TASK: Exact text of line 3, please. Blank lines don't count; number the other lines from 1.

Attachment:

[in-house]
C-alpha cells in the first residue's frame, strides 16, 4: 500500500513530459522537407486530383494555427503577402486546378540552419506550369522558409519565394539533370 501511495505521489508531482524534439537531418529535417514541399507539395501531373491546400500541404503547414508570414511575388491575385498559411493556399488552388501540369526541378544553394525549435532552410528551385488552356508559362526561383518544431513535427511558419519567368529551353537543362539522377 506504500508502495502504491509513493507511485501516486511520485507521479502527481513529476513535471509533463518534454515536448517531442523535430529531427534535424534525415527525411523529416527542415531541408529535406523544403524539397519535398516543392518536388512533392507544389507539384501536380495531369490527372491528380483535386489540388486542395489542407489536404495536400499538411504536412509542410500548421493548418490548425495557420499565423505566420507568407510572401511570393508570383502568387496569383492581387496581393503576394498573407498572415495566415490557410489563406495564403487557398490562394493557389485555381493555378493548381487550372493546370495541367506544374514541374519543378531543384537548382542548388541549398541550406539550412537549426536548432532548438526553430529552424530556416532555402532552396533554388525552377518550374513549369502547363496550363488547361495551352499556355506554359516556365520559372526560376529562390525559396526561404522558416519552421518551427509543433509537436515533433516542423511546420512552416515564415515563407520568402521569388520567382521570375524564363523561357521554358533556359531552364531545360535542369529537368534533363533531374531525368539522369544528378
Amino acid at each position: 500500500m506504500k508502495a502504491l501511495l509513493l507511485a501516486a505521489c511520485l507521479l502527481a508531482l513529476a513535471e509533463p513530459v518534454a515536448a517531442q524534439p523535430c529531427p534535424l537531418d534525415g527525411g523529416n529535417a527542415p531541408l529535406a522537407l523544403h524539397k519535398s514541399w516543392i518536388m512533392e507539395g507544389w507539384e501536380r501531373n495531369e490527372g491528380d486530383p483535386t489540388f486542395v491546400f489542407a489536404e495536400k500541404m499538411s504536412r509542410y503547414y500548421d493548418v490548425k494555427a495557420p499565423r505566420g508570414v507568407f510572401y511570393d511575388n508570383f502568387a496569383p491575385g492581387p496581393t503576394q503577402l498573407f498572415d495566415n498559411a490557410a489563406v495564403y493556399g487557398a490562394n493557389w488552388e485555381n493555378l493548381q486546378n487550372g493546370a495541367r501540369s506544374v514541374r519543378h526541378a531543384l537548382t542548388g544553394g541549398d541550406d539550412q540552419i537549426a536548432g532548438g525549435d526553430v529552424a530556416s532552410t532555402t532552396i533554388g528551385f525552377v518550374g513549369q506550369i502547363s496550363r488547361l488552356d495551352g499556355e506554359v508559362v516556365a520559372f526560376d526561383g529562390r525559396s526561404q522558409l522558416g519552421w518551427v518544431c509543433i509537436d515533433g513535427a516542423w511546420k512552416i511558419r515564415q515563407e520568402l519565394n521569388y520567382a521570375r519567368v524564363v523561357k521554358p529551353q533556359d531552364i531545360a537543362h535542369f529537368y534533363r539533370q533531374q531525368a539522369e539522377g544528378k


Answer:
Amino acid at each position: 500500500m506504500k508502495a502504491l501511495l509513493l507511485a501516486a505521489c511520485l507521479l502527481a508531482l513529476a513535471e509533463p513530459v518534454a515536448a517531442q524534439p523535430c529531427p534535424l537531418d534525415g527525411g523529416n529535417a527542415p531541408l529535406a522537407l523544403h524539397k519535398s514541399w516543392i518536388m512533392e507539395g507544389w507539384e501536380r501531373n495531369e490527372g491528380d486530383p483535386t489540388f486542395v491546400f489542407a489536404e495536400k500541404m499538411s504536412r509542410y503547414y500548421d493548418v490548425k494555427a495557420p499565423r505566420g508570414v507568407f510572401y511570393d511575388n508570383f502568387a496569383p491575385g492581387p496581393t503576394q503577402l498573407f498572415d495566415n498559411a490557410a489563406v495564403y493556399g487557398a490562394n493557389w488552388e485555381n493555378l493548381q486546378n487550372g493546370a495541367r501540369s506544374v514541374r519543378h526541378a531543384l537548382t542548388g544553394g541549398d541550406d539550412q540552419i537549426a536548432g532548438g525549435d526553430v529552424a530556416s532552410t532555402t532552396i533554388g528551385f525552377v518550374g513549369q506550369i502547363s496550363r488547361l488552356d495551352g499556355e506554359v508559362v516556365a520559372f526560376d526561383g529562390r525559396s526561404q522558409l522558416g519552421w518551427v518544431c509543433i509537436d515533433g513535427a516542423w511546420k512552416i511558419r515564415q515563407e520568402l519565394n521569388y520567382a521570375r519567368v524564363v523561357k521554358p529551353q533556359d531552364i531545360a537543362h535542369f529537368y534533363r539533370q533531374q531525368a539522369e539522377g544528378k